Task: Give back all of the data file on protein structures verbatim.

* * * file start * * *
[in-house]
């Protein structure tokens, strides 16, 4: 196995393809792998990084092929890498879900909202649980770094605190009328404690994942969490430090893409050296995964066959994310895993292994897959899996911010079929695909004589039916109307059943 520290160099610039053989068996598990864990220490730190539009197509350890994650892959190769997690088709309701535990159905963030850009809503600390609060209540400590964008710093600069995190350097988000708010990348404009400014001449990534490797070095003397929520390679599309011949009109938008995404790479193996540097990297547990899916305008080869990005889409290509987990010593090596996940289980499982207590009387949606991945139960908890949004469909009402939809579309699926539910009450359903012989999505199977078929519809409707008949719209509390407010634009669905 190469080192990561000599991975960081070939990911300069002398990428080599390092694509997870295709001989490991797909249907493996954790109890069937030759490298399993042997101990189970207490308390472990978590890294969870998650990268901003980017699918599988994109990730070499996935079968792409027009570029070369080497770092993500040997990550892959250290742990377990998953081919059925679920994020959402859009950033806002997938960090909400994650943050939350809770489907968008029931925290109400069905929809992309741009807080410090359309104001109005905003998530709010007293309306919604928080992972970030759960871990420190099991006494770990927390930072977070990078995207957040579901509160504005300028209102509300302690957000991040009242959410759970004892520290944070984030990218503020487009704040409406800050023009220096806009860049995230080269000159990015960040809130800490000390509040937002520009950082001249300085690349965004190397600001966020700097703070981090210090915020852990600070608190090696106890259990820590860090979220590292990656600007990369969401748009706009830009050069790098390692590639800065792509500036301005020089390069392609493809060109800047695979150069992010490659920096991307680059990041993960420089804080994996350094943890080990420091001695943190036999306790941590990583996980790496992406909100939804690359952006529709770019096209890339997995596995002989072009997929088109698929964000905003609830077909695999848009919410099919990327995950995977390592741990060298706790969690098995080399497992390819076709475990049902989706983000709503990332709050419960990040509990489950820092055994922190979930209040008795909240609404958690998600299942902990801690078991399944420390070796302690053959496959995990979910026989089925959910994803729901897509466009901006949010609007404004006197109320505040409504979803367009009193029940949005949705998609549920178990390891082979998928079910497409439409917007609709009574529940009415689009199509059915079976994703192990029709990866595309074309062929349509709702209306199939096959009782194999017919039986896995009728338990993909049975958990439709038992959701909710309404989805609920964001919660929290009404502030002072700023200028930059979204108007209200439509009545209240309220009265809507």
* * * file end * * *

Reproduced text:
[in-house]
């Protein structure tokens, strides 16, 4: 196995393809792998990084092929890498879900909202649980770094605190009328404690994942969490430090893409050296995964066959994310895993292994897959899996911010079929695909004589039916109307059943 520290160099610039053989068996598990864990220490730190539009197509350890994650892959190769997690088709309701535990159905963030850009809503600390609060209540400590964008710093600069995190350097988000708010990348404009400014001449990534490797070095003397929520390679599309011949009109938008995404790479193996540097990297547990899916305008080869990005889409290509987990010593090596996940289980499982207590009387949606991945139960908890949004469909009402939809579309699926539910009450359903012989999505199977078929519809409707008949719209509390407010634009669905 190469080192990561000599991975960081070939990911300069002398990428080599390092694509997870295709001989490991797909249907493996954790109890069937030759490298399993042997101990189970207490308390472990978590890294969870998650990268901003980017699918599988994109990730070499996935079968792409027009570029070369080497770092993500040997990550892959250290742990377990998953081919059925679920994020959402859009950033806002997938960090909400994650943050939350809770489907968008029931925290109400069905929809992309741009807080410090359309104001109005905003998530709010007293309306919604928080992972970030759960871990420190099991006494770990927390930072977070990078995207957040579901509160504005300028209102509300302690957000991040009242959410759970004892520290944070984030990218503020487009704040409406800050023009220096806009860049995230080269000159990015960040809130800490000390509040937002520009950082001249300085690349965004190397600001966020700097703070981090210090915020852990600070608190090696106890259990820590860090979220590292990656600007990369969401748009706009830009050069790098390692590639800065792509500036301005020089390069392609493809060109800047695979150069992010490659920096991307680059990041993960420089804080994996350094943890080990420091001695943190036999306790941590990583996980790496992406909100939804690359952006529709770019096209890339997995596995002989072009997929088109698929964000905003609830077909695999848009919410099919990327995950995977390592741990060298706790969690098995080399497992390819076709475990049902989706983000709503990332709050419960990040509990489950820092055994922190979930209040008795909240609404958690998600299942902990801690078991399944420390070796302690053959496959995990979910026989089925959910994803729901897509466009901006949010609007404004006197109320505040409504979803367009009193029940949005949705998609549920178990390891082979998928079910497409439409917007609709009574529940009415689009199509059915079976994703192990029709990866595309074309062929349509709702209306199939096959009782194999017919039986896995009728338990993909049975958990439709038992959701909710309404989805609920964001919660929290009404502030002072700023200028930059979204108007209200439509009545209240309220009265809507």